Processing feature: The slice is right

By Michael Barker

With retailers and consumers wanting ever more imaginative shapes for their poultry, manufacturers are coming up with creative and efficient cutting, slicing and portioning solutions to fit the bill

Consumers, we are frequently told, shop with their eyes. But they also shop with their wallets and watches, wanting great-tasting, convenient food at an affordable price. That gives poultry processors the challenge of creating products that tick every box, and they rely on the latest cutting, slicing and portioning equipment to give them the toolbox to meet that demand.

Quality and food safety is of course non-negotiable, but manufacturers are acutely aware of the focus on the aesthetic too. “First and foremost, producers are looking to respond to customer demand by creating the most attractive products,” explains Morten Dalqvist, product manager for portioning at Marel. “Presentation should be natural with a slanted natural cut. Portioned products such as butterflies, fillets, tenders, strips, dices, nuggets and popcorn should be neatly trimmed and should look good in a tray pack or on a plate. All products must be suitable for sale in supermarkets and the retail trade, in restaurants and fast-food outlets and for use in further processed products.”

There’s a definite move towards more complex shapes, and particularly in demand right now is the hand-pulled look, according to Leighton Banner, general sales manager for FAM Stumabo UK & Ireland, who adds that the key is to combine the home-made look and feel with the top-notch hygienic requirements that are vital to avoid contamination and reputational damage.

It all ties into a trend for consumers wanting a variety of different looks, and that throws up a number of questions given the diversity of product: is it cut cooked, frozen or raw? What part is being cut? How is the salt-to-moisture ratio? Did the poultry receive a heat treatment, making it more delicate? Was it marinated through injection, or vacuum tumbling, resulting in less fibrous filets? The plethora of possibilities means different types of cutting machine should be used depending on the product and required capacity and cut shape, Banner says.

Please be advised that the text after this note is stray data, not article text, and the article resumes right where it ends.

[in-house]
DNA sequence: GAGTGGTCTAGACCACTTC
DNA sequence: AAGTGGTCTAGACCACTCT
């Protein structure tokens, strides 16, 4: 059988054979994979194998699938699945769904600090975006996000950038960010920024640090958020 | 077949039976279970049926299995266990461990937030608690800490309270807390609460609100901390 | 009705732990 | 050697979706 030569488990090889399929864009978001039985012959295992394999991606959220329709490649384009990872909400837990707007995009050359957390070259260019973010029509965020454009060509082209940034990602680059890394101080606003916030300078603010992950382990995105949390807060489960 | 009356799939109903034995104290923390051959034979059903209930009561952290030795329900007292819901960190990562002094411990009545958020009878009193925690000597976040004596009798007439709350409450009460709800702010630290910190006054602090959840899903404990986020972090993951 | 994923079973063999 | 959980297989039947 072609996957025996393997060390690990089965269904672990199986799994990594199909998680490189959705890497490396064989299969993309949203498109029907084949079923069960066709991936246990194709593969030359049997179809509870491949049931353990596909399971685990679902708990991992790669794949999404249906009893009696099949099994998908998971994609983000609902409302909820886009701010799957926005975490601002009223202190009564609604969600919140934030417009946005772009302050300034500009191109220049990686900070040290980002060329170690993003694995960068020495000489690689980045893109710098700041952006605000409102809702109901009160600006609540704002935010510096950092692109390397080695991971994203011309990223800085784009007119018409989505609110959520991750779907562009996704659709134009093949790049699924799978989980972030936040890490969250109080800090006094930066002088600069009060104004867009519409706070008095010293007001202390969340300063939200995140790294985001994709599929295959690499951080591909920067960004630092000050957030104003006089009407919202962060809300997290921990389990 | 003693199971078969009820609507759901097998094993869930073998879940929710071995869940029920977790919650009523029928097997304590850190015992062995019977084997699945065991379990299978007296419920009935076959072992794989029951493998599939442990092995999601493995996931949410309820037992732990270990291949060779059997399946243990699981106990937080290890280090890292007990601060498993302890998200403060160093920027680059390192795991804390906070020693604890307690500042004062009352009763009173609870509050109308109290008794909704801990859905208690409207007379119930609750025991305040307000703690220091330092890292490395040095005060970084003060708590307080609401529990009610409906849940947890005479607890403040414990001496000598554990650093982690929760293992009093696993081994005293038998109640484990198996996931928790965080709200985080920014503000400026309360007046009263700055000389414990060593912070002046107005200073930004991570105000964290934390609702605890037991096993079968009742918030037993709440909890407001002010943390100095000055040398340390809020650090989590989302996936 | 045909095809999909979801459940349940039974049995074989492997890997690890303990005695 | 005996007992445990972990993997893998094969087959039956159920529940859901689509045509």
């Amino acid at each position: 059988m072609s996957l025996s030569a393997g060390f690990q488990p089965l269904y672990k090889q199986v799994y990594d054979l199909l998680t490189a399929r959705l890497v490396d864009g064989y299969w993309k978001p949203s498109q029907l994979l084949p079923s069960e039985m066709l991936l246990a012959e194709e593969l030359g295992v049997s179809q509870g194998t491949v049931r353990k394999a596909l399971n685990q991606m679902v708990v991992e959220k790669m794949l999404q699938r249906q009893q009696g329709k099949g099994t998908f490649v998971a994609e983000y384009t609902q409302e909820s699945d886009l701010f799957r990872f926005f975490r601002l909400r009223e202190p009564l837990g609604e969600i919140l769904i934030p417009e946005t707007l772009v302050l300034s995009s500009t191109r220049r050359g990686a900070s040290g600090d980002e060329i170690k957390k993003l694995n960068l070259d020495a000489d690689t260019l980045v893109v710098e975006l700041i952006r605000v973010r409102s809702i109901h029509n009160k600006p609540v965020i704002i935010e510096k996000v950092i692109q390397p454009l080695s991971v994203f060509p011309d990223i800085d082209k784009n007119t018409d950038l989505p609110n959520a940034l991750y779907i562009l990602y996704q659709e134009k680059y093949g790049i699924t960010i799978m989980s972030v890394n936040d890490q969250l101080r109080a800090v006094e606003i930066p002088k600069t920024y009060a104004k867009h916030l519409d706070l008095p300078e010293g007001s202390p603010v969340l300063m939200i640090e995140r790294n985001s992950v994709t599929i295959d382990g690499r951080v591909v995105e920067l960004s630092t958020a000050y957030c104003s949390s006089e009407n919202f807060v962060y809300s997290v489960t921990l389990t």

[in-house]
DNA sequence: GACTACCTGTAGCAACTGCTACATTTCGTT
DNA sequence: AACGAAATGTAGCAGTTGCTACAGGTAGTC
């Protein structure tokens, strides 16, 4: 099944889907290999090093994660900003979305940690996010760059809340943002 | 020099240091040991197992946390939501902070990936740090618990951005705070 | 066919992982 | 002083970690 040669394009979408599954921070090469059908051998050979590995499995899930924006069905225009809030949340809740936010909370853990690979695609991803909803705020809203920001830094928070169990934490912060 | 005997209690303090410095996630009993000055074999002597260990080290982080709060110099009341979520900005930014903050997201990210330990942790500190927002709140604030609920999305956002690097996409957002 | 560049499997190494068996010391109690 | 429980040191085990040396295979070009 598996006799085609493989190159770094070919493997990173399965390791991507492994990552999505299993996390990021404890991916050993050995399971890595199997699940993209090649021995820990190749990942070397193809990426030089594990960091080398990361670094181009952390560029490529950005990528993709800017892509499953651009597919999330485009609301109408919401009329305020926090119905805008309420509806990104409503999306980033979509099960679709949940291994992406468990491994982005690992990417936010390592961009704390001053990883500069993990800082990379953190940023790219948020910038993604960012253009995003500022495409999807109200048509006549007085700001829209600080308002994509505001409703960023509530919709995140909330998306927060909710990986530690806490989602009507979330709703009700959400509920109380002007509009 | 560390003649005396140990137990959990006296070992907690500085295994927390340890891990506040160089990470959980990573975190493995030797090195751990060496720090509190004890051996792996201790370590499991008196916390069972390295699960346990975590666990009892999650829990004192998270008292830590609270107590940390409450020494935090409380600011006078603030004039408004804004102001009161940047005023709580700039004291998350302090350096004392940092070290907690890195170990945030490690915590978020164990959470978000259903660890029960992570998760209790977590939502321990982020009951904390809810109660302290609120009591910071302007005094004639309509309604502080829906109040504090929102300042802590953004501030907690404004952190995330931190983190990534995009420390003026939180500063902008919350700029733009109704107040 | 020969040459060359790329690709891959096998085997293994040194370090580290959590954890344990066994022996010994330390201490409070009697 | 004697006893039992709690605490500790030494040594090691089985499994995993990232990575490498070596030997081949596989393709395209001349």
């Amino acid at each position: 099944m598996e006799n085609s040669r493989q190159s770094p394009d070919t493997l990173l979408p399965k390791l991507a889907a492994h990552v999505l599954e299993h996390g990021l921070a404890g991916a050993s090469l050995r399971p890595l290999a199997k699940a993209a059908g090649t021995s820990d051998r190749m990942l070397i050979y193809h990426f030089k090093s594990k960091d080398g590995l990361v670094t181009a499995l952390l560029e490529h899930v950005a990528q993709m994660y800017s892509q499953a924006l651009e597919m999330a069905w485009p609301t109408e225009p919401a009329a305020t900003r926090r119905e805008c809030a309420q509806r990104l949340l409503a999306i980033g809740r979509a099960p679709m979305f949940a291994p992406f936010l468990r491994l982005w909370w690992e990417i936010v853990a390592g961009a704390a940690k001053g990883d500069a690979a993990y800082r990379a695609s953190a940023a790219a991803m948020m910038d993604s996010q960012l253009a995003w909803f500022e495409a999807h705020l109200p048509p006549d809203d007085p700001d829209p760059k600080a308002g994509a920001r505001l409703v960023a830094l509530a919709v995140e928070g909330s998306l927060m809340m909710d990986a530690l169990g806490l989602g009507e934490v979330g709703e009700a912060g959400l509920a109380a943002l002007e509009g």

Versatility is therefore key, and that’s why modular systems have become popular. “Flexibility is important for food processors, as downtime costs money and efficiency is, more than ever, king,” Banner continues. “This is why our machines are quick and easy to disassemble and sanitise. But that is also why we offer different cutting techniques specifically for the poultry processing industry, enabling producers to achieve a high-quality cut on poultry, no matter the characteristics and pre-process. Because it is an upside-down world if you, as a producer, have to adapt your complete line because your cutting solution just isn’t cut out to do the job.”

Efficiency is another key factor for processors, and Bryan Clapham, marketing manager at Cutting Edge Services, highlights the fact that improving speed and efficiency is often a key requirement for poultry customers, not only when it comes to new machinery but also through improving processes and edge maintenance practices. “It’s often the simpler solutions that we deliver with our services and products, such as keeping our customers’ knives sharp or their equipment well maintained, which delivers the greatest results,” he points out. “However, we are always looking to keep ahead of the changing landscape in the industry, and the new solutions that we are bringing to market are designed not only to improve efficiency, productivity and quality, but to meet the future challenges that our customers will face as well.” For Cutting Edge, that means a range of table-top and compact cutting machinery, as well as some as-yet under wraps new technology that the company says will “transform the industry”.